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Football: Little victories carried CU Buffs through final stretch of difficult season

Colorado's Frank Filip catches a touchdown against the Utah Utes during Saturday's game. (Cliff Grassmick/Staff Photographer)
Colorado’s Frank Filip catches a touchdown against the Utah Utes during Saturday’s game. (Cliff Grassmick/Staff Photographer)

Frank Fillip didn’t care about getting hit with a 15-yard penalty. Tommy Brown has probably never moved so fast in his life.

In the midst of a dreadful season and in the waning moments of a miserable loss, the Colorado Buffaloes still managed to find some joy in the game, and perhaps no play defined that more than Fillip’s touchdown catch on Saturday night.

CU’s 63-21 loss to Utah at Folsom Field put an end to a 1-11 season (1-8 Pac-12), but not before an unforgettable play.

Down 63-14 with 2 minutes, 52 seconds to go, the Buffs had first-and-goal at the Utah 1. Fillip, a 6-foot-7, 295-pound offensive lineman, busted through the Utah defense and sprinted into the end zone. The Utes never saw him and Maddox Kopp floated a pass to him for a touchdown.

“I’m gonna get into some extreme sarcasm here,” interim head coach Mike Sanford said, “but I told (offensive coordinator) Clay Patterson before the game, I said, ‘Clay, if you don’t call the Frank Fillip pop pass in the game, I’m going to fire you after the game.’”

Colorado Buffaloes' Frank Filip celebrates a touchdown catch against thePac-12 football on Nov. 26, 2022.(Cliff Grassmick/Staff Photographer)
Colorado Buffaloes’ Frank Filip celebrates a touchdown catch against thePac-12 football on Nov. 26, 2022.(Cliff Grassmick/Staff Photographer)

A tackle throughout his five seasons in Boulder, Fillip lost his starting job earlier this season and had not been playing much in recent weeks. But a couple of weeks ago, the coaching staff came up with a plan to convert him to tight end. Fillip ditched his familiar No. 76 for a No. 94 jersey and he was reinvigorated by lining up as an extra blocker the past few games.

All along, the plan was to try to get him a catch.

When that catch came, Fillip spiked the ball – prompting the 15-yard penalty – while Brown excitedly ran to greet him. Within seconds, eight offensive linemen, including a couple who ran from the bench, were jumping up and down together in celebration.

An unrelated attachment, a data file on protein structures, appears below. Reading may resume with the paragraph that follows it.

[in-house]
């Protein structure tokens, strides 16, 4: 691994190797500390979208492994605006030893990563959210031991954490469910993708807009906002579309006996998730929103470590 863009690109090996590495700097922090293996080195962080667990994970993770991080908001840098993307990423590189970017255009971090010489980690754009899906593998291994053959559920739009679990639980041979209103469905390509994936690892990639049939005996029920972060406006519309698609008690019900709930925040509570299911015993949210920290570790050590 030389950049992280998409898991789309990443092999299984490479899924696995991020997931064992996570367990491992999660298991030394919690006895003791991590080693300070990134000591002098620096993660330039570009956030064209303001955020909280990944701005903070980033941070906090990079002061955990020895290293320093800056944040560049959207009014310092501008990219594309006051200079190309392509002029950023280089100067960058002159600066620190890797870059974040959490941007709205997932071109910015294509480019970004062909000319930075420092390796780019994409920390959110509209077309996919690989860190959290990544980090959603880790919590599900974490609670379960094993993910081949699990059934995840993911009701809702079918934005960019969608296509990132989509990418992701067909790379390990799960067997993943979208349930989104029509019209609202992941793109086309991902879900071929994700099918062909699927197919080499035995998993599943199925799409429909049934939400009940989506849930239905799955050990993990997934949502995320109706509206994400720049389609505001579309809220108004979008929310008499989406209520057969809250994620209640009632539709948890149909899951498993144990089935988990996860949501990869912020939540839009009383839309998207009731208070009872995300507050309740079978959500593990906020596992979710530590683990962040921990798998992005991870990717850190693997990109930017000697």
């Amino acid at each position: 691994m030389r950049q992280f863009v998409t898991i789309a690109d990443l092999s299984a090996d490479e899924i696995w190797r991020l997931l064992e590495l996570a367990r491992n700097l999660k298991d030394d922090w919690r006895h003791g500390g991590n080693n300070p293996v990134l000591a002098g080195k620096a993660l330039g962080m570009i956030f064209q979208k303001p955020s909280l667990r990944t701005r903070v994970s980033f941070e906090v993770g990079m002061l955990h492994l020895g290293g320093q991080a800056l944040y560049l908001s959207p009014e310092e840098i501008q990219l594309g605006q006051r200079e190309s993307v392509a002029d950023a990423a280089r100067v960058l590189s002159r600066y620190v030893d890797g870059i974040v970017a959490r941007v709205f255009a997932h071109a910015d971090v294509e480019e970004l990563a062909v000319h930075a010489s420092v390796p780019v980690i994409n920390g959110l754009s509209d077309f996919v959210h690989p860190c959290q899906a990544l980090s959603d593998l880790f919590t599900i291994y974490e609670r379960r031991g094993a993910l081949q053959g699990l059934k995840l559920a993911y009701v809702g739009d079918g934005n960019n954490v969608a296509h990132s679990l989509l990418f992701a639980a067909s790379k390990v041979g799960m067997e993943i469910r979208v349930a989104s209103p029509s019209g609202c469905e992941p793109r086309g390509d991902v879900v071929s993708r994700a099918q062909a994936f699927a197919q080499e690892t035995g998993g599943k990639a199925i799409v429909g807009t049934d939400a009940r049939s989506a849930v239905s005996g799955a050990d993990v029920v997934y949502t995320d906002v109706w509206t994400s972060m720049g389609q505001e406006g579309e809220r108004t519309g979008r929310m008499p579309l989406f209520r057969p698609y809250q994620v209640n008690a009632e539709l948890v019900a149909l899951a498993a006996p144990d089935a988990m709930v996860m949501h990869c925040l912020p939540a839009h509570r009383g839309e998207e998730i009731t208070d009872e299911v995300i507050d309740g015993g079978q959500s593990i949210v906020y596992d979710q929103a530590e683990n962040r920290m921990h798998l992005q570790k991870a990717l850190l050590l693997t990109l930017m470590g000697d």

“That is a moment and a memory that Frank Fillip will never forget,” Sanford said. “That’s a moment I guarantee you that Tommy Brown will never forget. And those wins, those little Vs – little victories – to me, they add up to big Ws.

“I’ve always said that football is a game. It’s all about the moments and memories.”

This was only the second 11-loss season in CU history. It included five straight blowouts to start the year, leading to head coach Karl Dorrell being fired. It then concluded with a brutal November.

For the first time in program history, the Buffs played four consecutive teams ranked in the Associated Press top 15, and this squad didn’t stand a chance. They lost to No. 8 Oregon, 49-10; No. 8 USC, 55-17; No. 15 Washington, 54-7; and then No. 14 Utah, which rolled to a 42-0 halftime lead on Saturday.

Heavy underdogs every week and with a young, beat up roster, the Buffs knew beating any of those teams was going to be difficult. But, they bonded through misery and focused on finding fun in their final month together.

“That was probably the coolest thing I saw about coach Sanford is he could bring joy into chaos and peace and contentment when you shouldn’t have any,” senior tight end Brady Russell said. “(This season) has been pretty miserable, but for whatever reason we were able to thrive the way we were and fight the way we were. I mean, most teams would have folded but I don’t think that’s the case here.”

CU found little victories with competition in practices, players taking on new roles and spending time together. On Saturday, the Buffs took their second half as a little victory, too. After the ugly first half, they matched the Utes, 21-21, in the final two quarters.

“That second half, it was a different, determined team,” guard Casey Roddick said. “The way that we finished, I can say that I’m proud of that. To the guys who this was their last game, I’m extremely proud of them.”

Brown and Fillip were two of the 22 players who went through senior day. They might remember the score of that game, but they’ll definitely remember Fillip’s touchdown.

“We had to be able to find the joy in those little victories,” Sanford said. “I’d say that was a big victory for the team in terms of just fighting through it.”

For Sanford, it was more than a small victory when backup lineman Noah Fenske and others embraced him and thanked him after the game.

“(Fenske) gave me a hug and he told me, ‘Coach, you made football fun for me for the first time in my life,’” said Sanford, who got emotional in his postgame press conference. “There were quite a few players that came up to me after the game just telling me that you made football fun again for us. That meant more to me then I think probably anything that could have ever happened. Just seeing Noah, a young man that went  through a lot at Iowa and transferred here and say that … he went through a lot and that meant a lot to me.”